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In one of the handful of times she hasn’t played goalkeeper, Seoul American sophomore Liz Gleaves heads the ball past Korea International’s Michelle Lim, left, and Mina Park during a Korean-American Interscholastic Activities Conference girls soccer match at South Post, Yongsan Garrison, South Korea. The Falcons won 4-0.
In one of the handful of times she hasn’t played goalkeeper, Seoul American sophomore Liz Gleaves heads the ball past Korea International’s Michelle Lim, left, and Mina Park during a Korean-American Interscholastic Activities Conference girls soccer match at South Post, Yongsan Garrison, South Korea. The Falcons won 4-0. (Gary Cashman/Special to Stars and Stripes)

High in the air the ball soared, carried by the wind, then sank toward the Seoul American net. Most times, such shots result in a goal.

Not with Liz Gleaves at goalkeeper, though. Caught several yards upfield outside the net, she somehow doubled back, leaped high and punched the ball over the net and out of bounds.

Her hand was "way over the goal and she made it look like it was nothing," said Falcons boys soccer coach Billy Ratcliff, who observed Saturday’s 5-0 girls’ victory at Seoul International from the stands.

Leaping and quickness have proved a winning combination for the 5-foot-4 Gleaves, a sophomore who’s already garnered three Far East Class AA All-Tournament selections and is poised for more. Her dad, Tony, is a Seoul Middle School teacher; she’ll be a Falcon until she graduates.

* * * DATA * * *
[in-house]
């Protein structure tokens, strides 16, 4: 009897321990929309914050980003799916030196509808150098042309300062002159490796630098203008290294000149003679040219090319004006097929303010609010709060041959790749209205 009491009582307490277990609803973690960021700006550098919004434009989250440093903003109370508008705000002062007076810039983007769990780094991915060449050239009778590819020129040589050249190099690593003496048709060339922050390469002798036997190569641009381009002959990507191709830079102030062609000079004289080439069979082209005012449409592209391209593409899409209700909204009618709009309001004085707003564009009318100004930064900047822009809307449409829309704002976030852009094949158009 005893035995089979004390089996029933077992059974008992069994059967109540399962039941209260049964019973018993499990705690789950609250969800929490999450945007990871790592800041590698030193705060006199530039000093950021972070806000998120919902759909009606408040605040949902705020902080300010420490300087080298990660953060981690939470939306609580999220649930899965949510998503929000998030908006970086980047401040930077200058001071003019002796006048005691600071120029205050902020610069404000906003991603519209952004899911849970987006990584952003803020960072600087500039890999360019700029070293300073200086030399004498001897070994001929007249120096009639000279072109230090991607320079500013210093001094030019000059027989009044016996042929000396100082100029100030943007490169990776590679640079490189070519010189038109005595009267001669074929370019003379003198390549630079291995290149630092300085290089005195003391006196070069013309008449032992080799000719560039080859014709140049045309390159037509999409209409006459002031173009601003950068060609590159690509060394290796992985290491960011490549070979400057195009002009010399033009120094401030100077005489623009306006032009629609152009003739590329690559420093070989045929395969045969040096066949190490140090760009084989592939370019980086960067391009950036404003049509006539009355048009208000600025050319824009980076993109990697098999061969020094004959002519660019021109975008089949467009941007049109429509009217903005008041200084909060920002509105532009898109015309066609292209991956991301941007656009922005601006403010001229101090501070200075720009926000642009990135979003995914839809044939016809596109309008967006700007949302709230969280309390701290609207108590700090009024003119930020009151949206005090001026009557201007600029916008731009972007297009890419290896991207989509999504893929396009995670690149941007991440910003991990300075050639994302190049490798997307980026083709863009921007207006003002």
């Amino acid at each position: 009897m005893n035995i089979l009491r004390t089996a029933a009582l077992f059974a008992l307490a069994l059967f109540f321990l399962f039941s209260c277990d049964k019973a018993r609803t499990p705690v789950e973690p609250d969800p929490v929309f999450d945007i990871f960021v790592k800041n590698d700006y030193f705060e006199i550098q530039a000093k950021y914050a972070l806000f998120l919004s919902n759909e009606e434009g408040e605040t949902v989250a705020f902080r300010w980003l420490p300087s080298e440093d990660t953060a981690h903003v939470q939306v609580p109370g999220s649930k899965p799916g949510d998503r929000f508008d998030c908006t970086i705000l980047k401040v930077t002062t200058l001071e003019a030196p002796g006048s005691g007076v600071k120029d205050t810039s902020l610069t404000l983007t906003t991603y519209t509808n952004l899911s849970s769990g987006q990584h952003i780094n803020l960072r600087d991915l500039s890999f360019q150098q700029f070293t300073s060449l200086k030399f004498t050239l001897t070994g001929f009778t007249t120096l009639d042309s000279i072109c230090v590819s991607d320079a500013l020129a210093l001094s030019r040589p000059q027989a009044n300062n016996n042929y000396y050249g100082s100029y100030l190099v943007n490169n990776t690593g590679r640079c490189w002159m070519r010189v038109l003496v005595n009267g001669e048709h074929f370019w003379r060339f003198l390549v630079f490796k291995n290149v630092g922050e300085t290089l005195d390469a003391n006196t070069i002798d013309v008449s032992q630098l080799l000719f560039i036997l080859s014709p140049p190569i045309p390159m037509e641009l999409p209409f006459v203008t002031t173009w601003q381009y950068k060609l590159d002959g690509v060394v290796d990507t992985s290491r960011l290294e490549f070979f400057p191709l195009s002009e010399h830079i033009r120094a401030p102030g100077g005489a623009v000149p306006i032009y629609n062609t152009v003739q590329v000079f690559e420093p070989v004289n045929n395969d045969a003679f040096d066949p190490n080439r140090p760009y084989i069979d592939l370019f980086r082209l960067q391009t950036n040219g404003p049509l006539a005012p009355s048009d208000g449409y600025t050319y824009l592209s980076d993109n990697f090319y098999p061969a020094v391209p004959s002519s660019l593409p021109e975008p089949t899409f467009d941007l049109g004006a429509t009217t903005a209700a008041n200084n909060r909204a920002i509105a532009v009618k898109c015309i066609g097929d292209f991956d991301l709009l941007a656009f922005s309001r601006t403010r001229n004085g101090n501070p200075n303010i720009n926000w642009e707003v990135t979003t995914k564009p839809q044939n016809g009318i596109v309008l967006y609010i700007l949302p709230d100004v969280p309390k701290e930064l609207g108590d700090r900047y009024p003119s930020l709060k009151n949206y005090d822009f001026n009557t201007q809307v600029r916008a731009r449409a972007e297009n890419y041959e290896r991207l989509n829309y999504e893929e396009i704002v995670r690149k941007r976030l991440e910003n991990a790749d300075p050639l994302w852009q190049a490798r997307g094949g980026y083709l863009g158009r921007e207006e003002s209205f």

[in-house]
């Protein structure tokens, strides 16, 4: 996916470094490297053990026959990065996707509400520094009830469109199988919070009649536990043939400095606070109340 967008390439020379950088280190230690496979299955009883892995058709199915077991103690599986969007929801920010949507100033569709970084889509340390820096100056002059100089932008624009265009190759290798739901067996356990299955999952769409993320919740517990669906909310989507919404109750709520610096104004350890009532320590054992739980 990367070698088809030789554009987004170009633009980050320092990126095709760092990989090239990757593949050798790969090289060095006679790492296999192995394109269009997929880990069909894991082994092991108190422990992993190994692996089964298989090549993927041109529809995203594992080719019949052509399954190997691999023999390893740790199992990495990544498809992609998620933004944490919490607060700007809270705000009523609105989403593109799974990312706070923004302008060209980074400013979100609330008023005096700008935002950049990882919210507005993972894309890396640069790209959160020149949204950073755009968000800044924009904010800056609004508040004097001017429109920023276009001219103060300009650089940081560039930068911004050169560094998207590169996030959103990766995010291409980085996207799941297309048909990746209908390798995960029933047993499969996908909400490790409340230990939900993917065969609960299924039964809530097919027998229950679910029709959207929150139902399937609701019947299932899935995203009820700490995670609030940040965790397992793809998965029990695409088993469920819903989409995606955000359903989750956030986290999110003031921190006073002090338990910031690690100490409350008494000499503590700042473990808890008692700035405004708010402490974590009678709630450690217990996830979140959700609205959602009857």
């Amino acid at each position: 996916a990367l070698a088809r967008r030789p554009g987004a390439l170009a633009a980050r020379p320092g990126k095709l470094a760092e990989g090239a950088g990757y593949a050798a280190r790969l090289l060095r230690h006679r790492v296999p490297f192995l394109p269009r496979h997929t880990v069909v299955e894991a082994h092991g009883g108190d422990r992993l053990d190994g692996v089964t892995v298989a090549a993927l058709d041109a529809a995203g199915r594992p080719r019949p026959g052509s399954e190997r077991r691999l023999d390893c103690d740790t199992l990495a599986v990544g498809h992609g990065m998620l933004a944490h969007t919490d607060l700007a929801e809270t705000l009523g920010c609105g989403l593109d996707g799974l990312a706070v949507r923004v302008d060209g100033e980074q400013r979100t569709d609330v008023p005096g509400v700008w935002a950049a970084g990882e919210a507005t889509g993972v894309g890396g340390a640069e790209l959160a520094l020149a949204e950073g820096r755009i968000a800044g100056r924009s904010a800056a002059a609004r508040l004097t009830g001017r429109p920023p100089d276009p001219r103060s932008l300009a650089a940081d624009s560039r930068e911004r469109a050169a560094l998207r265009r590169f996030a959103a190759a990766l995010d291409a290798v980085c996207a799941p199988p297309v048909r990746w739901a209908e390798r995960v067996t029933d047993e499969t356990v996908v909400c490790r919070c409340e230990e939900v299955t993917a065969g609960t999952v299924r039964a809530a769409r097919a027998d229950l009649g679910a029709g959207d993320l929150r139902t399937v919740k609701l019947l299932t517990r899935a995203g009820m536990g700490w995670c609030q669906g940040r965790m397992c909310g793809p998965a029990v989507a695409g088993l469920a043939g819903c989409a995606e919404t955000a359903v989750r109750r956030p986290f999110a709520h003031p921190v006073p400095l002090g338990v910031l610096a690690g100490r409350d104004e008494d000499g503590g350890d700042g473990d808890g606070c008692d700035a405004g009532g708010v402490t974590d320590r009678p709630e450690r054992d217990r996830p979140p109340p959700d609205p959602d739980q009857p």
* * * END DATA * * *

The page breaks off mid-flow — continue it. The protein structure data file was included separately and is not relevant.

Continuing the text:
"She plays much bigger than she is," first-year coach Robert Victoria said. "She can jump up and punch the ball over the net, then be diving full out, body extended, knock balls aside, catch them, whatever."

Thus far, it’s worked well for the Falcons, who’ve won three straight after opening 0-2-1, a year after Gleaves backstopped the Falcons to a school-best 19-2-2 and a Far East Class AA tournament semifinal berth.

Leaping and quickness, Gleaves insists, are the result of "natural ability," not things that she’s consciously worked on. She keeps a pair of jumping training shoes at home "but I never wear them."

Gleaves has basketball bloodlines; she’s related to former Harlem Globetrotter Sonny Smith. She met Smith three years ago and says he "very much" inspires her.

But above all that, "I just like to play," Gleaves said, calling basketball her No. 1 passion. Easy for that to happen, considering an outdoor court was just yards away from her classroom window. "It looked fun. Why not try it? I always like to try new things."

"She just loves to ‘play.’ It doesn’t matter what sport," said girls volleyball coach Denny Hilgar, adding that when he first saw her play, Hilgar thought to himself: "I hope she never leaves."

Aside from beating any and all foes — mostly boys, she says — on hoops playgrounds, she also worked out with Hilgar and then-girls soccer coach Lori Rogers and their teams. Each noted Gleaves’ abilities and wanted her on their teams as a middle schooler.